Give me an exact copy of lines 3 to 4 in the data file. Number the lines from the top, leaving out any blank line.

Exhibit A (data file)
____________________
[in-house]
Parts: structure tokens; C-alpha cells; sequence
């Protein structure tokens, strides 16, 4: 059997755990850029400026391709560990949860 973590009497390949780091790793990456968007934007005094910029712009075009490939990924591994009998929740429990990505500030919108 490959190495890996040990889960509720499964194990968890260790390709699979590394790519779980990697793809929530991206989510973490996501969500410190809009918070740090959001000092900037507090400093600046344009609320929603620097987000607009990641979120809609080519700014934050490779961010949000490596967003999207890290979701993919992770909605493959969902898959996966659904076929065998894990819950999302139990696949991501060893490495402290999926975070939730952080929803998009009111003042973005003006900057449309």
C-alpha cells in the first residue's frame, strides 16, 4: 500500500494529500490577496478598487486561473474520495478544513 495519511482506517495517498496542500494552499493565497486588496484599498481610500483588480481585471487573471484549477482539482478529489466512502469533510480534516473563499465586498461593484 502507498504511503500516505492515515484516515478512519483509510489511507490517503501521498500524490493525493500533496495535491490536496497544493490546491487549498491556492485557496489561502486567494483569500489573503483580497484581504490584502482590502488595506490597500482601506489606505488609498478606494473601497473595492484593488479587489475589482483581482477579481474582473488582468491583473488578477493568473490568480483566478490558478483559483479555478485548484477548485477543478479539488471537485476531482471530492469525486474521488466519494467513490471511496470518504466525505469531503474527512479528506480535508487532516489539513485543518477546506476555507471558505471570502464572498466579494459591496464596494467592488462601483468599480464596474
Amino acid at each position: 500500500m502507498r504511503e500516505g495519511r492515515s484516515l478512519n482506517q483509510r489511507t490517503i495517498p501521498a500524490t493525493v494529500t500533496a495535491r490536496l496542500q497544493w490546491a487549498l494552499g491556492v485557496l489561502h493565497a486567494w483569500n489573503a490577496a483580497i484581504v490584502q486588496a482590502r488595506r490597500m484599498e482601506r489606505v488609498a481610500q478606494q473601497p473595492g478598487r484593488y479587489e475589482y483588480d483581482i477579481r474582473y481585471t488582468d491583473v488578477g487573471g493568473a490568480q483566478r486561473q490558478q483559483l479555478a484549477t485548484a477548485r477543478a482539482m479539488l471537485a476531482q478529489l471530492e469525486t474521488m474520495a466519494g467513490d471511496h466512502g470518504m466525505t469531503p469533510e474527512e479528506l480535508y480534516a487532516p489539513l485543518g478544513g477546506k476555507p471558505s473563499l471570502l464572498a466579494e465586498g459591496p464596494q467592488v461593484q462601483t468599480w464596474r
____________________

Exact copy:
């Protein structure tokens, strides 16, 4: 059997755990850029400026391709560990949860 973590009497390949780091790793990456968007934007005094910029712009075009490939990924591994009998929740429990990505500030919108 490959190495890996040990889960509720499964194990968890260790390709699979590394790519779980990697793809929530991206989510973490996501969500410190809009918070740090959001000092900037507090400093600046344009609320929603620097987000607009990641979120809609080519700014934050490779961010949000490596967003999207890290979701993919992770909605493959969902898959996966659904076929065998894990819950999302139990696949991501060893490495402290999926975070939730952080929803998009009111003042973005003006900057449309």
C-alpha cells in the first residue's frame, strides 16, 4: 500500500494529500490577496478598487486561473474520495478544513 495519511482506517495517498496542500494552499493565497486588496484599498481610500483588480481585471487573471484549477482539482478529489466512502469533510480534516473563499465586498461593484 502507498504511503500516505492515515484516515478512519483509510489511507490517503501521498500524490493525493500533496495535491490536496497544493490546491487549498491556492485557496489561502486567494483569500489573503483580497484581504490584502482590502488595506490597500482601506489606505488609498478606494473601497473595492484593488479587489475589482483581482477579481474582473488582468491583473488578477493568473490568480483566478490558478483559483479555478485548484477548485477543478479539488471537485476531482471530492469525486474521488466519494467513490471511496470518504466525505469531503474527512479528506480535508487532516489539513485543518477546506476555507471558505471570502464572498466579494459591496464596494467592488462601483468599480464596474